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July is the month of Larkspur & Water Lily,flowers of happiness, love, enlightenment,

resurrection, purity, beauty, creation and divine birth.

'Be in love with life and the living and the world will be a better place.'- Kamran Mofid

July is the first month in the Roman calendar to be named after a historical person, Julius Caesar. His reforms had a lasting effect on the Roman calendar, not least because he had an entire month named in his honour. July was originally called Quintilis, as it was the fifth month in the traditional Roman calendar. However, after Caesar’s assassination in 44 BC, it was renamed iūlius in Caesar’s honour by the Roman Senate as it was the month of his birth.

The official birth flowers for July are larkspurs, signifying happiness and love. These popular ornamentals flaunt

tall flower spikes typically in shades of pink, white, and lavender. Photo: Petal Republic

Water Lily: The Other July Birth Flower

Like larkspurs, water lily flowers are significant in many cultures. In Hinduism and Buddhism,

these long-lasting blooms are considered sacred and an important religious symbol.

The flowers signify rebirth and resurrection becausethey close at night and reopen at the crack of dawn.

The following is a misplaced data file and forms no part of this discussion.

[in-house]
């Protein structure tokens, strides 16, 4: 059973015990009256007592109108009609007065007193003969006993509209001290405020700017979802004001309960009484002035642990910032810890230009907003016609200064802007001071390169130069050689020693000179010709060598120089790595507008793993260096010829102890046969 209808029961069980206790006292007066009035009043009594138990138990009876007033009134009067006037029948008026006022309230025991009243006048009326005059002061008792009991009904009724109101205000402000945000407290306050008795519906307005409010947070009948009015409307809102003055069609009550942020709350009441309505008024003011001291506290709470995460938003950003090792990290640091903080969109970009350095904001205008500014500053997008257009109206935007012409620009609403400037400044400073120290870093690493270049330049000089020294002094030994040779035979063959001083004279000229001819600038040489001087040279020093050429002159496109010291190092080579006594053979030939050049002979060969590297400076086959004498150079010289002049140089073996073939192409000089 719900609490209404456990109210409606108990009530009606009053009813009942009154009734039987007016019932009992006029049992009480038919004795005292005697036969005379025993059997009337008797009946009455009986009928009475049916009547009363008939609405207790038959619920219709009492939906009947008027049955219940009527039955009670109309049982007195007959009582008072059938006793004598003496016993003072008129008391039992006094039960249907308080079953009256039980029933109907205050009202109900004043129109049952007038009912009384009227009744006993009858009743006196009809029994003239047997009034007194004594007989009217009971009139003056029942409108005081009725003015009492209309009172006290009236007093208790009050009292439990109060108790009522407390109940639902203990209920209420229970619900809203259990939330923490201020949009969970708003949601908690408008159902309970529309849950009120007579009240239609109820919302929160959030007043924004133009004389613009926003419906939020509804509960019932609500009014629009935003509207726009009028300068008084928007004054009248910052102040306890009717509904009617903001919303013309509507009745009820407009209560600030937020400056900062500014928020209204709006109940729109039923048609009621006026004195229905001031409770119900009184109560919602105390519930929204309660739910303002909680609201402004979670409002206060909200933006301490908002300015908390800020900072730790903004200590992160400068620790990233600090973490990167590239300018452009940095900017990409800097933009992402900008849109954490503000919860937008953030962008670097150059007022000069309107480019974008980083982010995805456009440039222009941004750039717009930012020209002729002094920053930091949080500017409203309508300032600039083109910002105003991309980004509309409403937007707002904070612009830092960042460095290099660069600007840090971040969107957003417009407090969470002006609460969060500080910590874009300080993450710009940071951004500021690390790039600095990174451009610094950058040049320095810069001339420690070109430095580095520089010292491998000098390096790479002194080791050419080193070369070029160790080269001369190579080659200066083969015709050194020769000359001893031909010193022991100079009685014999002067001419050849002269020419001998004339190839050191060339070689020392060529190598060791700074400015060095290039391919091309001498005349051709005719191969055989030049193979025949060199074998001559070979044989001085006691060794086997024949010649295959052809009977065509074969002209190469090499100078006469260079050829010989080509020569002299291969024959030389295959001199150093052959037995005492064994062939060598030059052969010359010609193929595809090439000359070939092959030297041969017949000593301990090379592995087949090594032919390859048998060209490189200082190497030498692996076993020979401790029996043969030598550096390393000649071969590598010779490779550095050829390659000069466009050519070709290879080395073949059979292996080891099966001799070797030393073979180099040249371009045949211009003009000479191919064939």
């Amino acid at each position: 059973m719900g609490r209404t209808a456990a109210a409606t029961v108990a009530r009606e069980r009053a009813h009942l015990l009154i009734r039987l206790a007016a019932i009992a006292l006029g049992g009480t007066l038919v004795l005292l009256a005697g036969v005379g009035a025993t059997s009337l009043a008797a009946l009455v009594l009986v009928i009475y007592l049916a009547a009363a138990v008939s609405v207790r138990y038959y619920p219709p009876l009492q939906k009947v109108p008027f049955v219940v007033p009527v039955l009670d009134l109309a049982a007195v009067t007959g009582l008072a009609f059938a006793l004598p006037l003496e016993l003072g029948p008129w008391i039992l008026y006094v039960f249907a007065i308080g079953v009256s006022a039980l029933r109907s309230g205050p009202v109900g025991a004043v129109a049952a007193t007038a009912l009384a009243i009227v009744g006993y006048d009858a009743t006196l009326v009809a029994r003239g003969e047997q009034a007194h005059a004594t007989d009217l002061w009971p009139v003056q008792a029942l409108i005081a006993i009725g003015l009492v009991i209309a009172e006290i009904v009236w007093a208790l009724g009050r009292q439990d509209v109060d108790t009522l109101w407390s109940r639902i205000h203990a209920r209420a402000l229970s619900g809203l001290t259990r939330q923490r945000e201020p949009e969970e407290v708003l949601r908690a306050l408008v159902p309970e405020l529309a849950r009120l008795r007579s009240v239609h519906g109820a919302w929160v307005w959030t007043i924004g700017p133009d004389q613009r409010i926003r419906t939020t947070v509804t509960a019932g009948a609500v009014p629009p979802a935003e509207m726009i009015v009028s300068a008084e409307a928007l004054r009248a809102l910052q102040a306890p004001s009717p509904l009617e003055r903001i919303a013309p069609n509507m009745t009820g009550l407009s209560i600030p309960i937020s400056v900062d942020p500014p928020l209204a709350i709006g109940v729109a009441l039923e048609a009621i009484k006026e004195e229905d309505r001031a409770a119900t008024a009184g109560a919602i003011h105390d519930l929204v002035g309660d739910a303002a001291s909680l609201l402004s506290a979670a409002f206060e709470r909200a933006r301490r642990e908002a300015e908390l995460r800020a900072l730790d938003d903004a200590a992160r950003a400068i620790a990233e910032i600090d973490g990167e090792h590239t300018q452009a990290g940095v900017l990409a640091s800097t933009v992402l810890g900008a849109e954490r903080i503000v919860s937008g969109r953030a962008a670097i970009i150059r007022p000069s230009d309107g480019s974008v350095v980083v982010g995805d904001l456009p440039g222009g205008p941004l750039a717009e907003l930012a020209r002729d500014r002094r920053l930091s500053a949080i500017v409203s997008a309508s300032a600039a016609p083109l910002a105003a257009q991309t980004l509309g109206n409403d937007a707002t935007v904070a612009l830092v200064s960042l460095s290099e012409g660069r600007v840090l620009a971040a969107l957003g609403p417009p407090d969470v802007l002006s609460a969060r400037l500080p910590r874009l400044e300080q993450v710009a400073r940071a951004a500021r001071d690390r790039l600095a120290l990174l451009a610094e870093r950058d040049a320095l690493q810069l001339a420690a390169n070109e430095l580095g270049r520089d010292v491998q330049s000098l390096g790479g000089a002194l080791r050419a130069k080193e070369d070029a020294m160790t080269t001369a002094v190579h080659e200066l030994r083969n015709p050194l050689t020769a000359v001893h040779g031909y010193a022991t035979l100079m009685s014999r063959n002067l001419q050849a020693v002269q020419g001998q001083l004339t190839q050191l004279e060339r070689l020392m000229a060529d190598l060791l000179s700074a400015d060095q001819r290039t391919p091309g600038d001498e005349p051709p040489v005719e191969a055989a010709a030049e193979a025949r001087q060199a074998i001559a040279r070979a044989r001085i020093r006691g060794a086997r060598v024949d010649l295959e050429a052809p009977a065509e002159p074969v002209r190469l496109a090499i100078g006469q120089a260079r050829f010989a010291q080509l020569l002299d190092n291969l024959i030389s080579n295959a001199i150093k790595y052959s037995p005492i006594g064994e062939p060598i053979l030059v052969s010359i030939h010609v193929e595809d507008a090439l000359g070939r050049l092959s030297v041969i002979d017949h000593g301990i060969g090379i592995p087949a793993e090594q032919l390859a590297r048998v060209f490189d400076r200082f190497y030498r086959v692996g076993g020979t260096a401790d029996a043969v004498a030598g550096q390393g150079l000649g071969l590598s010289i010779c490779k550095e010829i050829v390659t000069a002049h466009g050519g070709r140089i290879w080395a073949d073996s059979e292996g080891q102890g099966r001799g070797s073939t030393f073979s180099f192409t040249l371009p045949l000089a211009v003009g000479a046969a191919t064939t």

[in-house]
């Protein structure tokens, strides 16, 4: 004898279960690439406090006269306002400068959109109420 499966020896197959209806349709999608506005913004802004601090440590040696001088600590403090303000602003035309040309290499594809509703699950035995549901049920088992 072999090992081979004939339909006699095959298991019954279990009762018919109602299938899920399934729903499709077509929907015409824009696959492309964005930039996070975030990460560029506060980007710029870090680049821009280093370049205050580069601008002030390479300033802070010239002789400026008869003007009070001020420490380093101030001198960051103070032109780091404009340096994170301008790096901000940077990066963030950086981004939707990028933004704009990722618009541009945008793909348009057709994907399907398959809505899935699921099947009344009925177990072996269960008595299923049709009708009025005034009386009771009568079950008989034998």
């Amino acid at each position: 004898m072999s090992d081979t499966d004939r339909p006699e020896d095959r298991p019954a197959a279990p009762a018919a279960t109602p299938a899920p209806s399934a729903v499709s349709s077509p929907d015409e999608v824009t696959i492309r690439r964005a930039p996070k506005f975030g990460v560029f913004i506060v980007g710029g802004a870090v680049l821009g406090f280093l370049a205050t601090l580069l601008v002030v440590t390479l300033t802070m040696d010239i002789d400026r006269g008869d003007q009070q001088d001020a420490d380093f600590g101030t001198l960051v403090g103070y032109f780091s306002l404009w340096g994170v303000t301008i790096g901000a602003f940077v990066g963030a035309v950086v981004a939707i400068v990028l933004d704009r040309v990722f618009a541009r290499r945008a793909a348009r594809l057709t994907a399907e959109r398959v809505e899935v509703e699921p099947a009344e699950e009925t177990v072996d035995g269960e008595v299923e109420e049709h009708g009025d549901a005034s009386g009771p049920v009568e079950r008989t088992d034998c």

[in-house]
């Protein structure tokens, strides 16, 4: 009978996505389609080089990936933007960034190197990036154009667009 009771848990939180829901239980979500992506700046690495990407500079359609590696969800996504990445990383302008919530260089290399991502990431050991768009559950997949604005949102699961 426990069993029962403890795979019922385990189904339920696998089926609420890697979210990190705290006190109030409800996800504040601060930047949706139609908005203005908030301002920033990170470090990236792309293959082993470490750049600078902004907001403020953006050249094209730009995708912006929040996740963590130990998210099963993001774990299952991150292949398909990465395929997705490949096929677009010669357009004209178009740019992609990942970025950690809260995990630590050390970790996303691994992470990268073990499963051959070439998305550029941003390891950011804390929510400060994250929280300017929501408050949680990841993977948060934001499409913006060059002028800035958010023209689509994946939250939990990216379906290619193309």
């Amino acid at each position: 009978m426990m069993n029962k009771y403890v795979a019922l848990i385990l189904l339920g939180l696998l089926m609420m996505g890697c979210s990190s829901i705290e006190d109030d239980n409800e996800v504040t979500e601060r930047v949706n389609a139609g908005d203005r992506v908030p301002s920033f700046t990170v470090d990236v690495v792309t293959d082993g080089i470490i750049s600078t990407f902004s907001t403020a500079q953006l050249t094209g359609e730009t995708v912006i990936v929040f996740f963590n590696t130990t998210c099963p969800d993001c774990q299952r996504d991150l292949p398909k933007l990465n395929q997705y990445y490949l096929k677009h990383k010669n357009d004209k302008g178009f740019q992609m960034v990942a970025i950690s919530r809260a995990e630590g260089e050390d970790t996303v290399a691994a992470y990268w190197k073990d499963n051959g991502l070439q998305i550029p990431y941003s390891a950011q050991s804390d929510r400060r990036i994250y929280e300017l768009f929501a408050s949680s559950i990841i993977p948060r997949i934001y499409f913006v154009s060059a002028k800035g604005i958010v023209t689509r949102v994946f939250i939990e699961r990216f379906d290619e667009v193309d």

Since the blooms emerge from the mud, they are also a symbol of enlightenment.

Other meanings of water lilies include purity, beauty, creation, and divine birth.-Photo: Avas Flowers  

Last month, I offered some of the finest poems for June, so now I move forward into that even more colourful and hotter summer month of July by offering some beautiful and inspiring poems.

My first offering is by John Clare-“the quintessential Romantic poet”- ‘The Shepherd’s Calendar: July’. After Edmund Spenser’s Elizabethan calendar, the most famous ‘shepherd’s calendar’ in English verse is by one of England’s greatest nature poets, John Clare (1793-1864)*.

alamy stock photo

The Shepherd's Calendar; July; Illustration to the Poem of the same name by Edmund Spenser, 1579.

‘Daughter of pastoral smells and sights

And sultry days and dewy nights

July resumes her yearly place

Wi her milking maiden face

Ruddy and tand yet sweet to view

When everywhere's a vale of dew

And raps it round her looks that smiles

A lovly rest to daily toils

Wi last months closing scenes and dins

Her sultry beaming birth begins…’ Continue to read

George Meredith, ‘July’, is another lovely poem. Meredith was a noted novelist as well as a poet, whose innovations with the sonnet form were brilliantly displayed in his 1862 sequence Modern Love, about the breakdown of his own marriage. In ‘July’, Meredith (1828-1909) sings the praises of this warm summer month: ‘Blue July, bright July, / Month of storms and gorgeous blue; / Violet lightning o’er thy sky, / Heavy falls of drenching dew; / Summer crown!’*

Ground Morning Glory on a beautiful July day. Photo: Pinterest

‘Blue July, bright July,

Month of storms and gorgeous blue;

Violet lightnings o'er thy sky,

Heavy falls of drenching dew;